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Gen Z is Using Their Voice and Their Vote for Change, But Are We Listening?

On November 5th, the country saw the highest voter turnout in over a century, leading to the election of the first Black women Vice President in the history of the United States, who is also a HBCU graduate. Additionally, another historic unspoken milestone was reached, according to a recent Tufts University study. Fifty-three percent of young people showed up to the polls, which was the largest youth voter turnout in decades. Some may ask, why?

Denise A. Smith

2020 set off a chain reaction of catastrophic events that led us to this moment. The astronomical number of Black lives that were disproportionately lost due to the COVID-19 pandemic, the non-traditional academic year that has shifted the social experience of college to go virtual, and the increase in police brutality and blatant disrespect for Black bodies with the death of George Floyd, Ahmad Aubrey, and Breonna Taylor, led to the summer of protests for change. As anticipated, some of the protestors were HBCU students who had seen enough of the divisiveness that has flared up across the country. HBCUs students using direct action to let their voices be heard should come as no surprise, as activism is embedded in the DNA of HBCUs.

In the midst of the protests and marches for change, many organizations and HBCUs made statements of support for Black lives and acknowledging the racial injustices in the country, but there is a need to actualize on those statements. In particular, this moment is an opportunity for HBCUs to further the movement, embrace their civil rights history, and tell their stories to further inform students and the world about their contributions to society. HBCUs are uniquely positioned to help students become more civically engaged. In addition to being epicenters of Black excellence, that have educated and produced Civil Rights leaders, politicians and the first Black, female Vice President, Kamala Harris. HBCUs are spaces of community consciousness that connect with their students. We cannot forget the four NC A&T State University students who set out on a cold February afternoon to sit a lunch counter in 1960 who knew how to use media to spread their message.  Their actions led to the establishment of the Student Nonviolent Coordinating Committee (SNCC) and the contributions of HBCU students Ella Baker, Stockley Carmichael and the late Congressman John Lewis. As a 20-year-old college student and member of the SNCC, John Lewis was willing to learn from the leaders of the Civil Rights movement but also step up to do his part. In his youth, John Lewis knew the power of his voice, and even in his last words he empowered and implored young people to do the same. He was adamant that we understood the power of the vote in a democratic society, and to get into ‘good trouble’.

John Lewis’ message is not just for young people, but for all that engage them. He is implicitly nudging us to have long, overdue, intergenerational conversations about where we’ve been, while acknowledging the existing challenges, and discussing the work that must be done. HBCUs need to embrace this notion. HBCUs have an opportunity to not only share their stories of their historical contribution to producing future leaders, but to lean into this moment, so it becomes the movement, that leads to equitable change.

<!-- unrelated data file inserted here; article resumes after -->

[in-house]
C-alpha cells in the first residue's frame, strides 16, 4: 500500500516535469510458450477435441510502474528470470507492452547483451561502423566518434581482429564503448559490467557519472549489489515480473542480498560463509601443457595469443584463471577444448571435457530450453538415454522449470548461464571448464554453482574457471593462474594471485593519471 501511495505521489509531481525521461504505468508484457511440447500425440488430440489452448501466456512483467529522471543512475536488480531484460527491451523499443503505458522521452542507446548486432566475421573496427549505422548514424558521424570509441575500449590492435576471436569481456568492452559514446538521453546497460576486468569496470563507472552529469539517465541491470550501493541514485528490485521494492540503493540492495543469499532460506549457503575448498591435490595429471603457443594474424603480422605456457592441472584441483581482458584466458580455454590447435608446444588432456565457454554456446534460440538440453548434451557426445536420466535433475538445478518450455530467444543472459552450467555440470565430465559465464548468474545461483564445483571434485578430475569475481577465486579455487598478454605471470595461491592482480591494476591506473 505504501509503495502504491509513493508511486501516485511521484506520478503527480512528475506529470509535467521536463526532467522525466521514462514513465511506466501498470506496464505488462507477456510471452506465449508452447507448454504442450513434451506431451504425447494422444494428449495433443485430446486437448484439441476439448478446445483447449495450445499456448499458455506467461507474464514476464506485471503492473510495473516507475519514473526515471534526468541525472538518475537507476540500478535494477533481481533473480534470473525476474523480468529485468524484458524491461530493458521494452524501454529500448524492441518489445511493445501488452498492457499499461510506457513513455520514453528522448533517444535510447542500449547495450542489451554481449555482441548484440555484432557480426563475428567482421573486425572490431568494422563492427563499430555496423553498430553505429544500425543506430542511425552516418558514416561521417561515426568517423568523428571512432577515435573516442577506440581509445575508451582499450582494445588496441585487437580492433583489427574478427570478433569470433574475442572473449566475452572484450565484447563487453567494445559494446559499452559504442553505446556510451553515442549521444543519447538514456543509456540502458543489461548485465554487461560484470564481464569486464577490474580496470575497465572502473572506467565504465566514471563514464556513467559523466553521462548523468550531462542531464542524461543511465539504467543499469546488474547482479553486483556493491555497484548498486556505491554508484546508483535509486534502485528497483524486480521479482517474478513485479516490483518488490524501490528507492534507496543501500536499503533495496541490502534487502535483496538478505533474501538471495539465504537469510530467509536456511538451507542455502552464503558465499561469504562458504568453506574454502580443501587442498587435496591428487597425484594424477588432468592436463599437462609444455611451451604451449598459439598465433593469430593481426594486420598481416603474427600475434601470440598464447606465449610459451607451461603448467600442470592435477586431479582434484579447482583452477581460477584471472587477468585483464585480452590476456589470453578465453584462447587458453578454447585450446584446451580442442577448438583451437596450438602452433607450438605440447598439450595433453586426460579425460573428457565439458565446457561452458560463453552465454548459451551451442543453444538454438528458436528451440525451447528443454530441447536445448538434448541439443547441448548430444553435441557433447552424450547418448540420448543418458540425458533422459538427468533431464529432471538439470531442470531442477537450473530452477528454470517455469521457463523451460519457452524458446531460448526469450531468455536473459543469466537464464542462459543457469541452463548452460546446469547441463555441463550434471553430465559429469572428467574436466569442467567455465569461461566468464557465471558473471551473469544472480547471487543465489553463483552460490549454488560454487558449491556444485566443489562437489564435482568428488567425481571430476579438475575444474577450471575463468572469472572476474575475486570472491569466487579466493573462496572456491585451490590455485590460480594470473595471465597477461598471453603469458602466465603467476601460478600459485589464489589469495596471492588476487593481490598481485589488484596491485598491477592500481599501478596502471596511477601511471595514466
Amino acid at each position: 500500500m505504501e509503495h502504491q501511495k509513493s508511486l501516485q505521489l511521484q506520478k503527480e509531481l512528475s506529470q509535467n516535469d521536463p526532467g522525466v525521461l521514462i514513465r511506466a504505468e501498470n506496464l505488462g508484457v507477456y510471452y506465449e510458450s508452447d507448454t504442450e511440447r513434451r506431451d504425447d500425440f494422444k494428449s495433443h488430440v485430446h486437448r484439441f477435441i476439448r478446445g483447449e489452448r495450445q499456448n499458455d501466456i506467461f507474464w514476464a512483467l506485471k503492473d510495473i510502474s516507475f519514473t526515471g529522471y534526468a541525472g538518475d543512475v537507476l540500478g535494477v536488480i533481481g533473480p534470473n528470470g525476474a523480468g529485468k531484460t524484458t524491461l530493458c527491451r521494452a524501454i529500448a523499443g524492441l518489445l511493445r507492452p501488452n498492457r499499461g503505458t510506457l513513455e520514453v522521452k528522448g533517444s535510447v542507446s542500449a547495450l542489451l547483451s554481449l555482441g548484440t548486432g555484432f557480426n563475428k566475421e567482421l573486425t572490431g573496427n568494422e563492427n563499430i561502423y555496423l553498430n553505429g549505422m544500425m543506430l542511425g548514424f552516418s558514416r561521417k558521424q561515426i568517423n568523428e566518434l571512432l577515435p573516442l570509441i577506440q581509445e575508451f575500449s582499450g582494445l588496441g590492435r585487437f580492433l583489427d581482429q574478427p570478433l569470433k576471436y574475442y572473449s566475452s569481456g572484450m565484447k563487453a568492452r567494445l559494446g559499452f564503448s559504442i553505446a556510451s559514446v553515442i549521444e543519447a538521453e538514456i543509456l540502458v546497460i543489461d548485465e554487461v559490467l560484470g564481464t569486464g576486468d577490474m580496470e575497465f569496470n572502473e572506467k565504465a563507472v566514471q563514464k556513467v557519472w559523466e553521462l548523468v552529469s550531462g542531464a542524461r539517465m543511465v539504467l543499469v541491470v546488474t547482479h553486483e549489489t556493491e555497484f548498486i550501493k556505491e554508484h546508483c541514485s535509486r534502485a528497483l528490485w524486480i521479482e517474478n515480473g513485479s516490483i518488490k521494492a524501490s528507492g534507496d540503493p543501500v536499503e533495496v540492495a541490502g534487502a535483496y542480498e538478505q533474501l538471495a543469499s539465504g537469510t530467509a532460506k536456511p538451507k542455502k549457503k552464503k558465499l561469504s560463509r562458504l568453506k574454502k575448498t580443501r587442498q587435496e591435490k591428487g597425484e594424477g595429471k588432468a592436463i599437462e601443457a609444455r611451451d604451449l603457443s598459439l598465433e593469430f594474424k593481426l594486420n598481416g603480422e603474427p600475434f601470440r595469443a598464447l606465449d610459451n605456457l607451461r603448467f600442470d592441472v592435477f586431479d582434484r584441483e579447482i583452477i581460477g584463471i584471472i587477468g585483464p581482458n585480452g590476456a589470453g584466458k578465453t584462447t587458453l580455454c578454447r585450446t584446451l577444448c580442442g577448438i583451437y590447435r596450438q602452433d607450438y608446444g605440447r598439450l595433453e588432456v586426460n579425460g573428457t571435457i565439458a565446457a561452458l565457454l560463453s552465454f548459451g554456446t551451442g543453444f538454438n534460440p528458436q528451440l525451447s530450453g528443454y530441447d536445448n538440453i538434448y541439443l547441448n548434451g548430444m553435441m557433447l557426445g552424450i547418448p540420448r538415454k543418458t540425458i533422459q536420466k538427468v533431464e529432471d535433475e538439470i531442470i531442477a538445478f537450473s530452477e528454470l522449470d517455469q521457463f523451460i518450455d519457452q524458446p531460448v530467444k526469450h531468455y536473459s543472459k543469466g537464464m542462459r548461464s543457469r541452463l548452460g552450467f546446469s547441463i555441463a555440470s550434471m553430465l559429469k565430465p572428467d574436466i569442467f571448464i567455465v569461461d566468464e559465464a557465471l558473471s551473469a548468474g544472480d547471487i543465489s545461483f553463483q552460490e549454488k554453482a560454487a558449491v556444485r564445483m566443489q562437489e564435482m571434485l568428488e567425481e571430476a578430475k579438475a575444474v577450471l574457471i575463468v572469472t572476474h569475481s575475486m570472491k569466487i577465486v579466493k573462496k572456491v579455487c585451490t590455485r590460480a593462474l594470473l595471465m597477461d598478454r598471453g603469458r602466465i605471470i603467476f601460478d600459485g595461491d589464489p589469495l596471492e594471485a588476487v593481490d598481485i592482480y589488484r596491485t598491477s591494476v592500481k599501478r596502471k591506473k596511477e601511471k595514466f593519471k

What we have seen throughout the Black community is a power struggle when it comes to a transfer of power. Like generations before them, Generation Z’s innovative ideas have been met with criticism, but we have to give them more credit. They are the digital generation. The shift from in-person to remote classes was harder on faculty and staff who haven’t kept up with technology outside of their phones and Facebook. Young people can put together a Tik-Tok reel faster than most of us can draft an email. That part is easy, but the hard part is helping them channel that energy. It is important to create virtual or socially distance forums for students to share how the external factors are affecting them personally and impacting their matriculation. Young people cannot unsee the injustices that were making our country a contentious place.  Tuft’s study highlighted the top three issues that influenced the youth voter turnout: the environment/climate change, racism, and the access to health care. Not only does it show that young people are way more politically aware than older generations’ want to acknowledge; but more importantly, they know the power of their vote and their voice. Traditionally, the idea of protests, petitions, and sit-ins give administrators angst, but there is a need for leadership to be more connected to why their students are upset and be prepared to give them the tools to navigate situations and spaces.

The results of the 2020 election and the number of students that have become engaged in the political process should be encouraging to us; the administrators, faculty, staff, advisors, program directors, counselors when we think of the future of this country. However, there is still work to be done. This is also an opportunity to use our classrooms and programs to do things differently; listen. It is up to us to empower them by helping them finds their voice, tapping into their creativity, make learning an experience, promote critical thinking and help them find the tools and resources that support them as they pursue their goals and dreams. This is how we support the next generation but with or without us, they will change the world.

Denise A. Smith is a doctoral student in the higher education program at Howard University. Her research explores the intersection of public health issues, advocacy, and higher education.